Updates on medical issues here.  I still have macular degeneration – as if it were just going to disappear – and started taking the only two supplements I can with Chronic Kidney Disease.  I’m talking (okay, writing) about the supplements in the comprehensive pill my ophthalmologist offers in an attempt to slow the eye disease down. I’d wanted to take full advantage of the entire 25% chance of slowing the disease that this pill offers, but my kidneys come first.

It turns out Bear CAN wait for the surgery since it’s kind of a last ditch effort to save mobility and he’s not there yet… thank goodness.  Now to find some good pain management for him.  Thank you to Alex Gilmore for showing up to stand for us at the neurosurgeon’s office.  He asked our questions in a form this doctor could understand.  It’s interesting that once Alex was there and we explained why, the doctor started couching his responses to the questions in language that WE could understand.

I’m eager to get into today’s topic: liver, or rather fatty liver disease.  I vaguely remember this showing up on an MRI some time ago and my primary care physician – the ever vigilant Dr. H. Zhao – telling me about it.  That’s when I was obsessed with weight since my nephrologist had just explained I would do better at slowing down the progress of the CKD if I lost weight.  My first response to Dr. Zhao? “That’s fat, too?”

liverOnce she stopped laughing, she explained that many people have fatty livers but you have to be careful about it before you end up with (in my case) NAFLD or Non-Alcoholic Fatty Liver Disease.  Why am I writing about it now?  Beats me, but I dreamed about it so I figured that was enough reason to explore it.

So, we know fat gets deposited in the liver and too much is no good.  The question is how much is too much?  According to WebMD at http://www.webmd.com/hepatitis/fatty-liver-disease,

“Some fat in the liver is normal.  But if fat makes up more than 5%-10% of the weight of your liver, you may have alcoholic or nonalcoholic liver disease.  In some cases, these diseases can lead to serious complications.”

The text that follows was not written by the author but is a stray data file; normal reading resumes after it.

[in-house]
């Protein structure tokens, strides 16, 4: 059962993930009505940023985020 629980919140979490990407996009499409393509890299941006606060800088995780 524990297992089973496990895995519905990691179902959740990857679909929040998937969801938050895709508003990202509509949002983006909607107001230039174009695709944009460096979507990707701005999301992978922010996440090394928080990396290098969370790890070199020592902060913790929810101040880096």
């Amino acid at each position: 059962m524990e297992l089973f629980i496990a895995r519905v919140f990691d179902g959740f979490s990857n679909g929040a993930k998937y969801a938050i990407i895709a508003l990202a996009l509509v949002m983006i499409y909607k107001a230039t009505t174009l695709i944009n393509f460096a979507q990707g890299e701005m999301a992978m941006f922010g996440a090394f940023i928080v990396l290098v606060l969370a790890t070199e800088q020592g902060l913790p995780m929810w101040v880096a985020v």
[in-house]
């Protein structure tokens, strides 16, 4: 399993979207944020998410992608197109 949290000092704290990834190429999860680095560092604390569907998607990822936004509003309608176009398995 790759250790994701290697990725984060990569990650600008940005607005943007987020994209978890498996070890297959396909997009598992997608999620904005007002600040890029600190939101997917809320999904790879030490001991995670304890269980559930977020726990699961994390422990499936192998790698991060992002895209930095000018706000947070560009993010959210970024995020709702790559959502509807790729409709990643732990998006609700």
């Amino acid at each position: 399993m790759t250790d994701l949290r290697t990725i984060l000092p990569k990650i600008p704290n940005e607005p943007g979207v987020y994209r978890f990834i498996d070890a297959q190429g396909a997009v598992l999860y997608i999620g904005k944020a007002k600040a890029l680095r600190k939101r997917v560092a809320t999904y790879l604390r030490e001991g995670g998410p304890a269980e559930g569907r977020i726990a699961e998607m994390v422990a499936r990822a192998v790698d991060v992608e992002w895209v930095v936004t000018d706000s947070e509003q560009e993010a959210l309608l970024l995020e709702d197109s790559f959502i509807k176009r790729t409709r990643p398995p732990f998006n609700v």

Let’s backtrack a little to find out why the liver is important in the first place.  According to the Mayo Clinic at http://www.mayoclinic.org/liver-disease/?mc_id=comlinkpilot&placement=bottom, these are the functions of the liver:

“Breaking down harmful substances

Removing waste products from the blood

Storing nutrients and vitamins

Moderating chemical levels in the body”

Take a looks at the second function again.  Does it sound familiar?  Yep, that’s one of the functions of your kidneys, your not functioning at capacity kidneys.  You’re already having trouble because one of your organs can’t do its job adequately, you certainly don’t need an additional organ responsible for the same job to be compromised.  Ah, that must be why I’m writing about fatty liver disease on a Chronic Kidney Disease blog.Location of Kidneys

By the way, a liver specialist is called a hepatologist.   That comes from the same word root as hepatitis. Remember I’d urged you to make certain you took the series of hepatitis B inoculations since your kidneys are already comprised? And suggested you might want to be checked for any hepatitis C in your blood work?  Hepatitis is from the same Greek word root, hepa which means liver.  Just in case you’re interested, the University of Hawaii at Manoa has a fairly inclusive list of medical word roots at http://manoa.hawaii.edu/learning/PDFhandouts/StudySkills/Word%20Roots.pdf .  This is right up my alley!

Okay, maybe we need to know a little more about the liver.  It’s a large organ, in fact, the second largest in your body. You’ll find yours under your rib cage on the right side of your body.  My perverse sense of humor found it funny that the kidneys are shaped like – well – kidney beans while your liver is shaped sort of like a football that’s flat on one side. (Can you see the mental image I conjured up of the kidneys tossing the football back and forth?  Can’t really happen but it’s funny… if you’re me, that is.) Oh, yes, weight: three pounds.

Like CKD, NAFLD is mostly a silent disease; it has no symptoms.  When symptoms do occur, it seems to me that they would be hard to pin down as NAFLD since it’s not an array of these symptoms, but any of them. Then again, I’m not a doctor.